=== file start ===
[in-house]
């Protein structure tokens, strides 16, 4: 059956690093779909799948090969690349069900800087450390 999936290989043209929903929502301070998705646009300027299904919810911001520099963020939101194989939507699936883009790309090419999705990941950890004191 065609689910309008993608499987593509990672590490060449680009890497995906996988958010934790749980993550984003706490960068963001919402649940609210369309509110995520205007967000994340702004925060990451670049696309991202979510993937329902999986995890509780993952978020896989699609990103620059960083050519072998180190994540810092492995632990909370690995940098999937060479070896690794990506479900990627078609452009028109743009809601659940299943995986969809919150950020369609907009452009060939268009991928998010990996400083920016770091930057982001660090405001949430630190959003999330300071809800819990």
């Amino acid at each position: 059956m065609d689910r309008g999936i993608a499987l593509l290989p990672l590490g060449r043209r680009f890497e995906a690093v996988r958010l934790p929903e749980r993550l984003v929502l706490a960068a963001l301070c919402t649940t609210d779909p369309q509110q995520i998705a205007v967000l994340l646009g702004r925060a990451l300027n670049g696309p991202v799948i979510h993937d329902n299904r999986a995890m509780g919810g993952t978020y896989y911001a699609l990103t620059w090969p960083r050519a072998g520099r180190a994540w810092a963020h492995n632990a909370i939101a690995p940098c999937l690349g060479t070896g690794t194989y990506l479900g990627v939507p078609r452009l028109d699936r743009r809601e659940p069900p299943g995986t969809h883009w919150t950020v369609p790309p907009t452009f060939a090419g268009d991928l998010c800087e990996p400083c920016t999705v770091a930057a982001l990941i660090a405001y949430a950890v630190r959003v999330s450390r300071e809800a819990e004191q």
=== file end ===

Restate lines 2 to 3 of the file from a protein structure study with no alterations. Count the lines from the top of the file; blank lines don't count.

């Protein structure tokens, strides 16, 4: 059956690093779909799948090969690349069900800087450390 999936290989043209929903929502301070998705646009300027299904919810911001520099963020939101194989939507699936883009790309090419999705990941950890004191 065609689910309008993608499987593509990672590490060449680009890497995906996988958010934790749980993550984003706490960068963001919402649940609210369309509110995520205007967000994340702004925060990451670049696309991202979510993937329902999986995890509780993952978020896989699609990103620059960083050519072998180190994540810092492995632990909370690995940098999937060479070896690794990506479900990627078609452009028109743009809601659940299943995986969809919150950020369609907009452009060939268009991928998010990996400083920016770091930057982001660090405001949430630190959003999330300071809800819990």
């Amino acid at each position: 059956m065609d689910r309008g999936i993608a499987l593509l290989p990672l590490g060449r043209r680009f890497e995906a690093v996988r958010l934790p929903e749980r993550l984003v929502l706490a960068a963001l301070c919402t649940t609210d779909p369309q509110q995520i998705a205007v967000l994340l646009g702004r925060a990451l300027n670049g696309p991202v799948i979510h993937d329902n299904r999986a995890m509780g919810g993952t978020y896989y911001a699609l990103t620059w090969p960083r050519a072998g520099r180190a994540w810092a963020h492995n632990a909370i939101a690995p940098c999937l690349g060479t070896g690794t194989y990506l479900g990627v939507p078609r452009l028109d699936r743009r809601e659940p069900p299943g995986t969809h883009w919150t950020v369609p790309p907009t452009f060939a090419g268009d991928l998010c800087e990996p400083c920016t999705v770091a930057a982001l990941i660090a405001y949430a950890v630190r959003v999330s450390r300071e809800a819990e004191q």